Monthly Archives: December 2015

Permutation of digits by multiplication

Here is an expository write-up of this post.

The number N=142857 is interesting because of the following property

\begin{aligned}N&=142857\\ 2N&=285714\\ 3N&=428571\\ 4N&=571428\\ 5N&=714285\\ 6N&=857142\end{aligned}

and 7N=999999. The last equation means that

\displaystyle\frac 17=0.\overline{142857}.

So multiplying N by 1,2,3,4,5,6 simply permutes the digits of N. As elements of S_6 these permutations correspond to (using cycle notation)

\hbox{id}, (153)(264), (165432), (135)(246), (123456), (14)(25)(36)

respectively. We can read off the following from this list.

  • Since (165432) and (123456) are full-length cycles, 3 and 5 are primitive roots modulo 7.
  • 2 and 4 have order 3 modulo 7, while 6 has order 2.

In general, if p is an odd prime and b is a positive integer with order d modulo p, then 1/p will have period (b^d-1)/p of length d in base b. This follows simply from observing that if b^d-1=mp then

\displaystyle\frac 1p=\frac{m}{b^d-1}=\frac{m}{b^d}+\frac{m}{b^{2d}}+\frac{m}{b^{3d}}+\cdots.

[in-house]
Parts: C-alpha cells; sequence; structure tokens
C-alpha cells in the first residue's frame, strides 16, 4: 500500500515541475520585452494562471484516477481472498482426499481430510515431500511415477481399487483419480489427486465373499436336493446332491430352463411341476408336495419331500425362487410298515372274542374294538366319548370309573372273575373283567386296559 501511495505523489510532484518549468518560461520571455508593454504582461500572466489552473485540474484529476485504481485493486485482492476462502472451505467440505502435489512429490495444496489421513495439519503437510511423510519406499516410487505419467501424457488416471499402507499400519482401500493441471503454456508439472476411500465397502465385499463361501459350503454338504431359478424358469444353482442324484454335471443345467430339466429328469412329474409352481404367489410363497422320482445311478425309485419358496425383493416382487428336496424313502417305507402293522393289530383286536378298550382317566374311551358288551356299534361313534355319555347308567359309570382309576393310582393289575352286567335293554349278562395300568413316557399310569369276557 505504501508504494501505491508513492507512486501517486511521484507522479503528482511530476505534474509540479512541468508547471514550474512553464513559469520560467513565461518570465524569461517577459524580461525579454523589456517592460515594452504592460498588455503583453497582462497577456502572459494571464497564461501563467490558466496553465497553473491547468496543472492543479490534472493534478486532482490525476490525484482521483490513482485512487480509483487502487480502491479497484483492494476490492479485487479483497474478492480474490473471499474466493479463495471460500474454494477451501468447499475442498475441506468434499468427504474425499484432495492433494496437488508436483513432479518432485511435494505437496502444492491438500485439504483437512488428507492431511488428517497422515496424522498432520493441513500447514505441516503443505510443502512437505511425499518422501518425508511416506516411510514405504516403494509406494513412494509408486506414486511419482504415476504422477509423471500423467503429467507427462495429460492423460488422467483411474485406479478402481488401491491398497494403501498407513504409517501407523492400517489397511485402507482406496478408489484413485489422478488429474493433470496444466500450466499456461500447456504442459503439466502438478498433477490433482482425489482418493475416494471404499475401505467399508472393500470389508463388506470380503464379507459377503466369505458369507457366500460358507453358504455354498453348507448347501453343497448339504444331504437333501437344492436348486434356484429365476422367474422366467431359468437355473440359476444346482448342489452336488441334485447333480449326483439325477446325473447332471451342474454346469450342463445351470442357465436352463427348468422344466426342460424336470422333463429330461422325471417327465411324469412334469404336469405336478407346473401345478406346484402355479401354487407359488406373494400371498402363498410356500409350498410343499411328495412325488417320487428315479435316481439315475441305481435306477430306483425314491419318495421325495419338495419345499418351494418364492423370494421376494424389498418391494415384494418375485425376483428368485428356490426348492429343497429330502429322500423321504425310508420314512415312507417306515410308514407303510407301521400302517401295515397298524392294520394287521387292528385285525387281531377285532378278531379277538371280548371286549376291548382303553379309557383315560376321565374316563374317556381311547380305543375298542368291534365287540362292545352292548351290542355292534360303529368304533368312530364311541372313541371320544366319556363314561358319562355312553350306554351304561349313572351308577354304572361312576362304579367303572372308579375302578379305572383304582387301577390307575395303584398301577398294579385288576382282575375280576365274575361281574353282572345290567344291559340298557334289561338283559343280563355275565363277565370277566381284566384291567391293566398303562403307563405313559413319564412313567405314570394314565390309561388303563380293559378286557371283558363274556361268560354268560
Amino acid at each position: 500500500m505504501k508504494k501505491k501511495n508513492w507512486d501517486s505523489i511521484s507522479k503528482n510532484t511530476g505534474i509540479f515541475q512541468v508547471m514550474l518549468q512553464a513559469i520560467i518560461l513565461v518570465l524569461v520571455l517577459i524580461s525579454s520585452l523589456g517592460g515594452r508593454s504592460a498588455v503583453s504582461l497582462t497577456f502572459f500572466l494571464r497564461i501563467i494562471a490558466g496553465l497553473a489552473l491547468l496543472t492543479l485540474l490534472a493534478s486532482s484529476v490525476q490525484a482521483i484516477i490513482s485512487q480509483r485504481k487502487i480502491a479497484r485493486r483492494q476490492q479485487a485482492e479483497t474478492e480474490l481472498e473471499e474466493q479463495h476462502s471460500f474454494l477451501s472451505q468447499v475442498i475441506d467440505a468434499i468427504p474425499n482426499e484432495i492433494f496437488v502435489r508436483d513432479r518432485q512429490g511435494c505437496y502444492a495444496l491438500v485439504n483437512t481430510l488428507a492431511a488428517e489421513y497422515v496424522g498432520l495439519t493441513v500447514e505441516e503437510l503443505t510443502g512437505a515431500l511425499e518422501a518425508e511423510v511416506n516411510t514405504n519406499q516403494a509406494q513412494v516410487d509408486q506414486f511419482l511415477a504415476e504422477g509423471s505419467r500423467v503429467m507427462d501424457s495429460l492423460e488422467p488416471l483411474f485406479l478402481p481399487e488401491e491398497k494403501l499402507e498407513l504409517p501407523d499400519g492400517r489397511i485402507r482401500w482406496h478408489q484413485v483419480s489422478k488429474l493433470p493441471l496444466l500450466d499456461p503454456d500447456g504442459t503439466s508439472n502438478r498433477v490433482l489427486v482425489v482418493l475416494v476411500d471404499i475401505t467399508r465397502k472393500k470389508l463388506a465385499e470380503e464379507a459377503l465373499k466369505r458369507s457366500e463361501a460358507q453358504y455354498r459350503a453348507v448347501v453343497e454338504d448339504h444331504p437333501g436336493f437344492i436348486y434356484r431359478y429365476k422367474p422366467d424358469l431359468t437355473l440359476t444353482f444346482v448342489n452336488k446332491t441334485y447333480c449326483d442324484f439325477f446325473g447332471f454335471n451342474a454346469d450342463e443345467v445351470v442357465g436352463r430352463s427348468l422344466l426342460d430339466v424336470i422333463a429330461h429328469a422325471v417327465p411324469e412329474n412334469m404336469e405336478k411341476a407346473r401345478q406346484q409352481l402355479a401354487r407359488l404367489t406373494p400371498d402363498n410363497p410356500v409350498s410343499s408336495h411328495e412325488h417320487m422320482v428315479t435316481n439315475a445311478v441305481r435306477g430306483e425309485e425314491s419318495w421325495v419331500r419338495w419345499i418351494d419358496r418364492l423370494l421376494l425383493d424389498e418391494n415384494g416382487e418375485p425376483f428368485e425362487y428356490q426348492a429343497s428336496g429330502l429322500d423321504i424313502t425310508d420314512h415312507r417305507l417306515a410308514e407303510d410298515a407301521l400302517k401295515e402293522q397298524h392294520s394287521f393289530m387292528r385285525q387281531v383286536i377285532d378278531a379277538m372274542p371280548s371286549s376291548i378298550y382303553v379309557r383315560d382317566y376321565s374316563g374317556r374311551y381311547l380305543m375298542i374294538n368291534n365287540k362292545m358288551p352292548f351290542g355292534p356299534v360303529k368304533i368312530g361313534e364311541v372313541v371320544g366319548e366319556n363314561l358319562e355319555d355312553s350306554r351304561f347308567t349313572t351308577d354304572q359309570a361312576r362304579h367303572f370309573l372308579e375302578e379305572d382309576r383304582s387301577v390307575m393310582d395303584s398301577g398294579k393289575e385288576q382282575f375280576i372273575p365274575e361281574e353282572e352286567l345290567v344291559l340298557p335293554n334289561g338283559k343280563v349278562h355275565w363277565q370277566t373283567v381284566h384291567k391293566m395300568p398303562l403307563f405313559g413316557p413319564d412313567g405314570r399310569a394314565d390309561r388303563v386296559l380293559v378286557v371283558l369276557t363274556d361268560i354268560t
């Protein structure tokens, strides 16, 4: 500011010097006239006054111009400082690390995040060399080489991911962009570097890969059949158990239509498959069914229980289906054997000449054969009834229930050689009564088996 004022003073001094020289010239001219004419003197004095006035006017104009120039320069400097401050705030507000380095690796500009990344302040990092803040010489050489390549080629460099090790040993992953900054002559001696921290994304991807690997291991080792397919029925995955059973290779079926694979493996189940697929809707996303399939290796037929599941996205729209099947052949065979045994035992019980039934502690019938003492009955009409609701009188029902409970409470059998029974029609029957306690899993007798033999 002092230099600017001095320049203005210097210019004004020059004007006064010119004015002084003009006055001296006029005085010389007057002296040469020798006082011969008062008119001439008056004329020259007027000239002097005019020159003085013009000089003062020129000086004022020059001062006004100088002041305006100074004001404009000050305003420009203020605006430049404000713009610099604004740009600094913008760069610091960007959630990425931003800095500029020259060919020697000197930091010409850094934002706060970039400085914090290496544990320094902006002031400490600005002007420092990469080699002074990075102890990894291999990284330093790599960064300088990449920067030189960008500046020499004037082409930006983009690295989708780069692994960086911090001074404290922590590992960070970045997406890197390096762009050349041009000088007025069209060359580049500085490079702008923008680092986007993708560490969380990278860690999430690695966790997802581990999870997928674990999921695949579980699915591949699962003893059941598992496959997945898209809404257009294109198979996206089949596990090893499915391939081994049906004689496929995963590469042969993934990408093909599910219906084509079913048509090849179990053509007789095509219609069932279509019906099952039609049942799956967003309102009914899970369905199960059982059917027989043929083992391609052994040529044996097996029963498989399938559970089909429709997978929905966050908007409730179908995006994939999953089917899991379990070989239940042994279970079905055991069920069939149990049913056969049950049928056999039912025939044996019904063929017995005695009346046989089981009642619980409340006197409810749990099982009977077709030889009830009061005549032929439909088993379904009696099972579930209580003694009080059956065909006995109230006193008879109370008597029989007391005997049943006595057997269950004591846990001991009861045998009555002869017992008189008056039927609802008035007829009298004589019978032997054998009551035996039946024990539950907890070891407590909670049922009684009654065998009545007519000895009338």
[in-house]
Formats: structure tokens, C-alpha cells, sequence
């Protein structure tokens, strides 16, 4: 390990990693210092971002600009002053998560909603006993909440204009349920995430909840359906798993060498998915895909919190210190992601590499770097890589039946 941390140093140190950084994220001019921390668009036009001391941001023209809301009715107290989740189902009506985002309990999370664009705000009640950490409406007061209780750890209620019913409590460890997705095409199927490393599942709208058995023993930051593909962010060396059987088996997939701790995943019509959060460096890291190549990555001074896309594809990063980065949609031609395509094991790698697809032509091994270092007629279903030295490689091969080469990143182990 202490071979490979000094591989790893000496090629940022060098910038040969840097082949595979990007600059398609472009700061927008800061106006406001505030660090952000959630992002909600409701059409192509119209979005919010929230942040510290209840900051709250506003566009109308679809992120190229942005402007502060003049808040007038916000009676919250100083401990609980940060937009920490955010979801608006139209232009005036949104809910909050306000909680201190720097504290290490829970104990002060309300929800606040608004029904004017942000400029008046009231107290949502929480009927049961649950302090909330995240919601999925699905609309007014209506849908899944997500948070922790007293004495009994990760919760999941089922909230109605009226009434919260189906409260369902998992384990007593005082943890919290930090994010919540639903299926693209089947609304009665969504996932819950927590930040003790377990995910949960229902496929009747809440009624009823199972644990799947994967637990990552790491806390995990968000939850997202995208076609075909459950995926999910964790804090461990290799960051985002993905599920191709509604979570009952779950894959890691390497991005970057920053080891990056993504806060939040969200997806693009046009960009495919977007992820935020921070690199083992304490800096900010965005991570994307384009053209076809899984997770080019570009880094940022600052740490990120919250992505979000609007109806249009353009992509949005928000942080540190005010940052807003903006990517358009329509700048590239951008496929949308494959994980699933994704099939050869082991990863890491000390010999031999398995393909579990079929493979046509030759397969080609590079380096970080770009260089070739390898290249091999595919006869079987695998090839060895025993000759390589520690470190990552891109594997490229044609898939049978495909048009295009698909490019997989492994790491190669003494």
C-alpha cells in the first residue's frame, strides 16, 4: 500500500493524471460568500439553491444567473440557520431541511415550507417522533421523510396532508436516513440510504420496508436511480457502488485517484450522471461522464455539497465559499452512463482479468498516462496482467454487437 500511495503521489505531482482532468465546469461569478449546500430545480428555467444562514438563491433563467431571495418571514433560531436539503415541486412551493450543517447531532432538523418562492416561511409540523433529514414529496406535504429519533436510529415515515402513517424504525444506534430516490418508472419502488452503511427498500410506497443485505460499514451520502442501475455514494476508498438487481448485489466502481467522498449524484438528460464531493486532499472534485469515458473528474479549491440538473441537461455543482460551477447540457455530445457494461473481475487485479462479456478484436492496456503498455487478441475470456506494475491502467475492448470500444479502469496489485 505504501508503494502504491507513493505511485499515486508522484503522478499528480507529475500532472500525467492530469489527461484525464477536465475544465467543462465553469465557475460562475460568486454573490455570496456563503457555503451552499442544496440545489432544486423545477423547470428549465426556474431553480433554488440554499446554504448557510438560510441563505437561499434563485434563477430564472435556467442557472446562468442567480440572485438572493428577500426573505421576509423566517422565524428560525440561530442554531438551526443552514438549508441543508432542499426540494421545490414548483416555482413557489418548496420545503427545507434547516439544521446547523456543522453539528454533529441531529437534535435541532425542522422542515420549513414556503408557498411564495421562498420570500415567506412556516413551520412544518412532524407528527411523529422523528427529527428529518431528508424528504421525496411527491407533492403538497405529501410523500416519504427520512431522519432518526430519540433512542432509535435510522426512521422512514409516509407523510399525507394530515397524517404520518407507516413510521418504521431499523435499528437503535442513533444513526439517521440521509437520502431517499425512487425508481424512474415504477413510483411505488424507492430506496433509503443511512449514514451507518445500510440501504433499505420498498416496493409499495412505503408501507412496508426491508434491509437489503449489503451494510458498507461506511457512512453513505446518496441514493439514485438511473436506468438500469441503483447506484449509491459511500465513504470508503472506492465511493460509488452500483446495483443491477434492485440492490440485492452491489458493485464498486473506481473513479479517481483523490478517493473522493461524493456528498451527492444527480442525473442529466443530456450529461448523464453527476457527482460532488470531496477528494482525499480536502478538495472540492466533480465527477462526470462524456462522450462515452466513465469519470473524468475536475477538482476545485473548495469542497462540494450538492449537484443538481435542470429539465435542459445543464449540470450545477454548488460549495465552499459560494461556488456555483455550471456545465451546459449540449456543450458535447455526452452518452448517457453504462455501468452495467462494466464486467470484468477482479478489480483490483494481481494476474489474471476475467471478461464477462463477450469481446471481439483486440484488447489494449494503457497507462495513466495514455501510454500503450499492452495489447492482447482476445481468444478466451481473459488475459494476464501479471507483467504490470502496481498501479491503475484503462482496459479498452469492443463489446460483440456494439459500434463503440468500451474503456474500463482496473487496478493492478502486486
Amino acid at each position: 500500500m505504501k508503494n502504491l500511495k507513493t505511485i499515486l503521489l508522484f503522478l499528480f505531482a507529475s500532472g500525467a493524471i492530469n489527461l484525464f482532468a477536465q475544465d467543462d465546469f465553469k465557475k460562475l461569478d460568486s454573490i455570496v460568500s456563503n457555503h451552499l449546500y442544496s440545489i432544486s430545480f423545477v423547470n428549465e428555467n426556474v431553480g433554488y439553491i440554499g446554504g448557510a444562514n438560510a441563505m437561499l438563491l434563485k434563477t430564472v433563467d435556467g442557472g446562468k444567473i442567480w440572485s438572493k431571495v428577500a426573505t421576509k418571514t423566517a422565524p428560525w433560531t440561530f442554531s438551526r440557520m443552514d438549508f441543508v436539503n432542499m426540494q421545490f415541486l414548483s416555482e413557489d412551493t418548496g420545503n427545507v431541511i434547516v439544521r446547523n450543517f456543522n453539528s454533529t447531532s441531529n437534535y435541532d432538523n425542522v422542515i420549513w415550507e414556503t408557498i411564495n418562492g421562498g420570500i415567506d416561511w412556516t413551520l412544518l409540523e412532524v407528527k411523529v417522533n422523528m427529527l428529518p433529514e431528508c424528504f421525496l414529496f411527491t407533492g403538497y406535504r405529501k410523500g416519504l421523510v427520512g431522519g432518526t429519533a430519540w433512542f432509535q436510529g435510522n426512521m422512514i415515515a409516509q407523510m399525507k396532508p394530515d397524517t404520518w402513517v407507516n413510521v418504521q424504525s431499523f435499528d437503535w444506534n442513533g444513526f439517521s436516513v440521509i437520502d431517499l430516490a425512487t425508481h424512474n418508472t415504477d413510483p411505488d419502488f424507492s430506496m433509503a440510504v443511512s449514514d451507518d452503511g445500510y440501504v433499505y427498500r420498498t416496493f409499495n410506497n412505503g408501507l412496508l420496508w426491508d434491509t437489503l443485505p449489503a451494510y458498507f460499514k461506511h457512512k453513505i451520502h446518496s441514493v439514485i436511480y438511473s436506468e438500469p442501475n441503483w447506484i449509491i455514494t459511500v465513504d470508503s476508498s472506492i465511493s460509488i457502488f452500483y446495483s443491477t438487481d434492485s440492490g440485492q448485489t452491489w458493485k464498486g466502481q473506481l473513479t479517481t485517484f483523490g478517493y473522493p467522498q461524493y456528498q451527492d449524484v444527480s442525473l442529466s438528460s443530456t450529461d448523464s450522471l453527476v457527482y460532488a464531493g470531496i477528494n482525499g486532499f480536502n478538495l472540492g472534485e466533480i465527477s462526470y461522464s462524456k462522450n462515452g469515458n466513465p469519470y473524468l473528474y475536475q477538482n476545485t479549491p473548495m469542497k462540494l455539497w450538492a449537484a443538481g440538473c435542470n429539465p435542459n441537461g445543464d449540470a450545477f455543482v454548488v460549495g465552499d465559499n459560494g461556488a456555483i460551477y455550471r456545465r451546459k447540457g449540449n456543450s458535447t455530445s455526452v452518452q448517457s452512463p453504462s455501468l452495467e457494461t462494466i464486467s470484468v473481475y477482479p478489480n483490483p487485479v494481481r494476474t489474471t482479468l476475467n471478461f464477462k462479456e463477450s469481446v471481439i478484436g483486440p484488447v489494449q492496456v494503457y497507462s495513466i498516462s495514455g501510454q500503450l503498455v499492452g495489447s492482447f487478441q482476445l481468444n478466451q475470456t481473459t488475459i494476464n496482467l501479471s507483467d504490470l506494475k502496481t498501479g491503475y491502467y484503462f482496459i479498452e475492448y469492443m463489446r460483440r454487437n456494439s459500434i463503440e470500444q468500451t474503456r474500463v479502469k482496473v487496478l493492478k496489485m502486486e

Now let b>p be a primitive root modulo p. We shall work in base b. Then 1/p will have period L=(b^{p-1}-1)/p of length p-1. Since the periods of 1/p,2/p,\dots,(p-1)/p are L,2L,\dots,(p-1)L, all of length p-1, which are all powers of some permutation of the digits of L, and no two of which are congruent modulo b, it follows that the digits of L are all distinct. So we’ve shown the following.

Theorem. If p is an odd prime and b>p is a primitive root modulo p, then the base b expansion of 1/p has period of length p-1 with distinct digits.

Taking p=7, b=10 gives our previous example. So the prime 7 in base 10 is indeed very special, since it is the only prime less than 10 for which 10 is a primitive root.

1 Comment

Filed under Number theory